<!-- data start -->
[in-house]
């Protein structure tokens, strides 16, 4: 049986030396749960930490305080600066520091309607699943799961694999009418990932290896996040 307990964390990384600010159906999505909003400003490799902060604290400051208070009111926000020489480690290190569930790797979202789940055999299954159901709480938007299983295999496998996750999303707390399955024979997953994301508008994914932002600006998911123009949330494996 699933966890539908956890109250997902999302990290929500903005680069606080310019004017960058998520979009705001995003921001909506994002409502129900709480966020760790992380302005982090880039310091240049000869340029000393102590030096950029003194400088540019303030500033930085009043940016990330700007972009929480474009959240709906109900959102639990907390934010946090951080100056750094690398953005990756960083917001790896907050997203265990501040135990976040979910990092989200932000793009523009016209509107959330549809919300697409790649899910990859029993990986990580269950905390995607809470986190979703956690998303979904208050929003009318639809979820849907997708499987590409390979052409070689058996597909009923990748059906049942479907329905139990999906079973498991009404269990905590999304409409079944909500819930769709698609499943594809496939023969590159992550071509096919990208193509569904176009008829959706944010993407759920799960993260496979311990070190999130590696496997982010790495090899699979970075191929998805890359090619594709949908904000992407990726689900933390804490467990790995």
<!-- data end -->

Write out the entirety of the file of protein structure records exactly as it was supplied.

[in-house]
């Protein structure tokens, strides 16, 4: 049986030396749960930490305080600066520091309607699943799961694999009418990932290896996040 307990964390990384600010159906999505909003400003490799902060604290400051208070009111926000020489480690290190569930790797979202789940055999299954159901709480938007299983295999496998996750999303707390399955024979997953994301508008994914932002600006998911123009949330494996 699933966890539908956890109250997902999302990290929500903005680069606080310019004017960058998520979009705001995003921001909506994002409502129900709480966020760790992380302005982090880039310091240049000869340029000393102590030096950029003194400088540019303030500033930085009043940016990330700007972009929480474009959240709906109900959102639990907390934010946090951080100056750094690398953005990756960083917001790896907050997203265990501040135990976040979910990092989200932000793009523009016209509107959330549809919300697409790649899910990859029993990986990580269950905390995607809470986190979703956690998303979904208050929003009318639809979820849907997708499987590409390979052409070689058996597909009923990748059906049942479907329905139990999906079973498991009404269990905590999304409409079944909500819930769709698609499943594809496939023969590159992550071509096919990208193509569904176009008829959706944010993407759920799960993260496979311990070190999130590696496997982010790495090899699979970075191929998805890359090619594709949908904000992407990726689900933390804490467990790995």